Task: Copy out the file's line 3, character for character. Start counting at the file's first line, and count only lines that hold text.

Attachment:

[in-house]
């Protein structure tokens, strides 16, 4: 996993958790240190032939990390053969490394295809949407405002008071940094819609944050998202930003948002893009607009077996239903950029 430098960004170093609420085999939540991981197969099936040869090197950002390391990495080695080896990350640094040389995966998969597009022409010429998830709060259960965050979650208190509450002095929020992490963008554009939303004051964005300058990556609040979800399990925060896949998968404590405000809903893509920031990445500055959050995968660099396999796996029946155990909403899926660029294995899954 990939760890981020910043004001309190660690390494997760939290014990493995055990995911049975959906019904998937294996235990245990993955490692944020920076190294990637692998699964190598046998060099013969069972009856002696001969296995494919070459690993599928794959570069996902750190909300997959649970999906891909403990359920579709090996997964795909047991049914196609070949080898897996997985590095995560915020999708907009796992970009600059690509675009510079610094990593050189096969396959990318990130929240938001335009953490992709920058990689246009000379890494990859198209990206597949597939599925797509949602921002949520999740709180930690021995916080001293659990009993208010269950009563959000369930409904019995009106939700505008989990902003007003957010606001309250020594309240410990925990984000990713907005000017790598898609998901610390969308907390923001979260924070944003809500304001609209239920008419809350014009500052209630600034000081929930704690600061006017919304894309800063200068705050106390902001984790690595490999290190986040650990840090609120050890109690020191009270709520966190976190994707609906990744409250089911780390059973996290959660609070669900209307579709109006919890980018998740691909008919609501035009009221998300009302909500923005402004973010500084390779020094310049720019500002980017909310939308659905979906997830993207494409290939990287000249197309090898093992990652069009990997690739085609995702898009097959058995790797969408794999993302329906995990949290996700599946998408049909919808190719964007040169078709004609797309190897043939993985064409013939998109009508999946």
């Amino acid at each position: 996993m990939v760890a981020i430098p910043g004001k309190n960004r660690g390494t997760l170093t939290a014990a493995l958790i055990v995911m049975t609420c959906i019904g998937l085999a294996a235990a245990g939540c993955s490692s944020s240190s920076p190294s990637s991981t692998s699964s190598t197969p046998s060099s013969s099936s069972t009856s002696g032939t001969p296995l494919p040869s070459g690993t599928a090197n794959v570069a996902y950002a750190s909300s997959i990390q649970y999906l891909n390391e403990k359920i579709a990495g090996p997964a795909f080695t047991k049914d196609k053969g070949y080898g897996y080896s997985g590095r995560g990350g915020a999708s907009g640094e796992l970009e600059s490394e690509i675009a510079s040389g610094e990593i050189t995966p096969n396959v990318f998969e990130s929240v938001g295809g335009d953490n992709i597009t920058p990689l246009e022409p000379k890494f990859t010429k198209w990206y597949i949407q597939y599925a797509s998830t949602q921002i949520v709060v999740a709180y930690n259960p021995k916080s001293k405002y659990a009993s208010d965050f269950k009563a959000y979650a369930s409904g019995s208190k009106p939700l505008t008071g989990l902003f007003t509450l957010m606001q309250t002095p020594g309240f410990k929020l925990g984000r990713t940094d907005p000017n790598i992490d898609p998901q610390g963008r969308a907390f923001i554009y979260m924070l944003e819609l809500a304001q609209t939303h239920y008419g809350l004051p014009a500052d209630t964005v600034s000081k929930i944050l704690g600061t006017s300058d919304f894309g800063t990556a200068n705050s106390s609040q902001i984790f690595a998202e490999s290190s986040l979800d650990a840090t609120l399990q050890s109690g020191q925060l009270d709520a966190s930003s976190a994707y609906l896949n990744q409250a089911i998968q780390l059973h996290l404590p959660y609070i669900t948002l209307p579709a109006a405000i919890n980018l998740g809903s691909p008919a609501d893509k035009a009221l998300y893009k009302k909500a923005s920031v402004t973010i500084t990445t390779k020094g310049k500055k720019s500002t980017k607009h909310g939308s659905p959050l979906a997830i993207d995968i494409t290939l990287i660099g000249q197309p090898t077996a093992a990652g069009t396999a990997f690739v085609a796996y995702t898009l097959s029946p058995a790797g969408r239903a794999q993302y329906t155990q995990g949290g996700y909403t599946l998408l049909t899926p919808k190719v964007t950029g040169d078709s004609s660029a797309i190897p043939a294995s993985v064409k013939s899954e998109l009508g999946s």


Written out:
């Amino acid at each position: 996993m990939v760890a981020i430098p910043g004001k309190n960004r660690g390494t997760l170093t939290a014990a493995l958790i055990v995911m049975t609420c959906i019904g998937l085999a294996a235990a245990g939540c993955s490692s944020s240190s920076p190294s990637s991981t692998s699964s190598t197969p046998s060099s013969s099936s069972t009856s002696g032939t001969p296995l494919p040869s070459g690993t599928a090197n794959v570069a996902y950002a750190s909300s997959i990390q649970y999906l891909n390391e403990k359920i579709a990495g090996p997964a795909f080695t047991k049914d196609k053969g070949y080898g897996y080896s997985g590095r995560g990350g915020a999708s907009g640094e796992l970009e600059s490394e690509i675009a510079s040389g610094e990593i050189t995966p096969n396959v990318f998969e990130s929240v938001g295809g335009d953490n992709i597009t920058p990689l246009e022409p000379k890494f990859t010429k198209w990206y597949i949407q597939y599925a797509s998830t949602q921002i949520v709060v999740a709180y930690n259960p021995k916080s001293k405002y659990a009993s208010d965050f269950k009563a959000y979650a369930s409904g019995s208190k009106p939700l505008t008071g989990l902003f007003t509450l957010m606001q309250t002095p020594g309240f410990k929020l925990g984000r990713t940094d907005p000017n790598i992490d898609p998901q610390g963008r969308a907390f923001i554009y979260m924070l944003e819609l809500a304001q609209t939303h239920y008419g809350l004051p014009a500052d209630t964005v600034s000081k929930i944050l704690g600061t006017s300058d919304f894309g800063t990556a200068n705050s106390s609040q902001i984790f690595a998202e490999s290190s986040l979800d650990a840090t609120l399990q050890s109690g020191q925060l009270d709520a966190s930003s976190a994707y609906l896949n990744q409250a089911i998968q780390l059973h996290l404590p959660y609070i669900t948002l209307p579709a109006a405000i919890n980018l998740g809903s691909p008919a609501d893509k035009a009221l998300y893009k009302k909500a923005s920031v402004t973010i500084t990445t390779k020094g310049k500055k720019s500002t980017k607009h909310g939308s659905p959050l979906a997830i993207d995968i494409t290939l990287i660099g000249q197309p090898t077996a093992a990652g069009t396999a990997f690739v085609a796996y995702t898009l097959s029946p058995a790797g969408r239903a794999q993302y329906t155990q995990g949290g996700y909403t599946l998408l049909t899926p919808k190719v964007t950029g040169d078709s004609s660029a797309i190897p043939a294995s993985v064409k013939s899954e998109l009508g999946s």